This also pointed the way to the next release: making all these cities, towns, farms, settlements, fortresses and so on actually explorable, rather than just icons on the world map which told you “You can explore these in the next release!”. So, 0.6 began, and ended up being the longest release I’ve ever done, but also by far the largest. The amount of content in 0.6 is probably equal to, if not more than, all the other releases put before it (especially since 0.1/2/3, back in the day, were basically my attempts to figure out how to program a game whilst also programming a game, an approach which may have been a tad unwise). I committed to making every district unique, every fortress generate according to its own algorithm, and basically maximizing as best I could the length of time until players could/would become “used to” what they were seeing. This process isn’t finished yet, and 0.7 and 0.8 will both contribute heavily to this, but it’s a major development along the path of making URR as dense and varied a world as I want it to be.

Released a couple of weeks ago, 0.6 is the first release that I feel stands on its own, even as just a detailed ‘world simulator’ at this point. Although naturally the four planned releases for 2015 should be great and introduce some gameplay, I don’t feel the need right now to keep telling people “but just wait until the next version!” when they look at 0.6. It gives a good impression of the kind of world we’re dealing with, and something about the kind of game that’ll take place within it, and I’m very happy with that.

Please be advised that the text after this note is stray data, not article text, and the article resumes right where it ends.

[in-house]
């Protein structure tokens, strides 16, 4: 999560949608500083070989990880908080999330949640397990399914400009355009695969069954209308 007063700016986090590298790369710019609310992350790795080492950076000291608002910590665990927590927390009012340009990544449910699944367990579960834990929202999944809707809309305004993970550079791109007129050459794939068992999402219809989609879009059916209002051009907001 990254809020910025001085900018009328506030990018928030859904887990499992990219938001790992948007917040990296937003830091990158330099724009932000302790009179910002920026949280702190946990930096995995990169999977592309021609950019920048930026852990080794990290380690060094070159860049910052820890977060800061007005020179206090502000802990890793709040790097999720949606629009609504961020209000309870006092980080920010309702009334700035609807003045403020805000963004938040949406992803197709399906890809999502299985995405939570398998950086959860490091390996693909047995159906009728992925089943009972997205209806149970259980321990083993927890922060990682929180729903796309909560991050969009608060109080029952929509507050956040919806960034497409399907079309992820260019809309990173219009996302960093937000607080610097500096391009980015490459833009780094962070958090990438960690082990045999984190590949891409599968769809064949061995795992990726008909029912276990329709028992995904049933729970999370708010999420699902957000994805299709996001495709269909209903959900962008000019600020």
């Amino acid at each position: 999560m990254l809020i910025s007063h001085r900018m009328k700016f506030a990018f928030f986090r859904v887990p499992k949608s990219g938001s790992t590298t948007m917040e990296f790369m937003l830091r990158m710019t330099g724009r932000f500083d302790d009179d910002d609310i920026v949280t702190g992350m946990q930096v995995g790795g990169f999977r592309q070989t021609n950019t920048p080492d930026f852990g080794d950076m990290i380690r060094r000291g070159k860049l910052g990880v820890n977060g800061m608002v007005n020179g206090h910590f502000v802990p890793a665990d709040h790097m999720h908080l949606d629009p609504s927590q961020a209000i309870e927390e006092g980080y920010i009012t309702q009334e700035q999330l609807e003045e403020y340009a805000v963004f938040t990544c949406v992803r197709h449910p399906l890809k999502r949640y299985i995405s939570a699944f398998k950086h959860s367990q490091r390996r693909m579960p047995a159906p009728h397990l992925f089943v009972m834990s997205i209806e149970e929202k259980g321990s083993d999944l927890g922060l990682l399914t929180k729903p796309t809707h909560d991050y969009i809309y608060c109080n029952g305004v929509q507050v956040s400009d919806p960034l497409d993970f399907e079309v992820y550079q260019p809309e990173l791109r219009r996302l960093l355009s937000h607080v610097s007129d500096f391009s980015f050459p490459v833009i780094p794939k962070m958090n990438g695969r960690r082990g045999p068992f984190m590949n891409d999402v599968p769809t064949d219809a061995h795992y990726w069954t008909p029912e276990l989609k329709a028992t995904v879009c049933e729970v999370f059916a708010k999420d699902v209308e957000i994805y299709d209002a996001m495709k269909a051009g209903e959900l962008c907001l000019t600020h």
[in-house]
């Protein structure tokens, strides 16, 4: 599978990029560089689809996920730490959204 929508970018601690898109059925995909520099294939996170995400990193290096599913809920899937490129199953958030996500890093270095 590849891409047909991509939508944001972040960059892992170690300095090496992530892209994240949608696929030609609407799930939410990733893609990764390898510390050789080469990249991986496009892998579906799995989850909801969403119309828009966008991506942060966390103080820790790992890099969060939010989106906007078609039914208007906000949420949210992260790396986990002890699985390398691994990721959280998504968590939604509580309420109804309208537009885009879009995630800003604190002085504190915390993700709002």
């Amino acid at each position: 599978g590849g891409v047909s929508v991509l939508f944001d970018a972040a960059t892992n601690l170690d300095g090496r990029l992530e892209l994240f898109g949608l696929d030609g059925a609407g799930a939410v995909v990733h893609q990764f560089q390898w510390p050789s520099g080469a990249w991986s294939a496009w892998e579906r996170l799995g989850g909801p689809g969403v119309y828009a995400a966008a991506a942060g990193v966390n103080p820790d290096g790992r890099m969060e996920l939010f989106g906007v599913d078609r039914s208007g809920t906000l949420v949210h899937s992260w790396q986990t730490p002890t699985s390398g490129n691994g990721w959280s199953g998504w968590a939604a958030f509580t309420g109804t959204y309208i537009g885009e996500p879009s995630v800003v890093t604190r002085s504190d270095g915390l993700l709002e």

It was also during this year that I finally realized that Science and Technology Studies (STS), the field of my doctoral research of the last few years, was not where I wanted to be, and that game studies most definitely was. The first thing I ever did in this field was a presentation on the semiotics of roguelikes (which I am currently writing up into a full journal paper) which I gave at the Canadian Game Studies Association Conference, and the response to this (and my overall experience there) cemented for good my shift to game studies. As such, although right now I’m putting the final touches to my doctorate (submission mid-January, at long bloody last), all my other academic work is now on games. I’m incredibly happy that I’ve made this shift, that my early work has got such a positive response, and indeed that a number of people within game studies have shown an interest in URR themselves. I love the possibility of academic/creative crossover in my work, and we’ll have to see where this goes from here.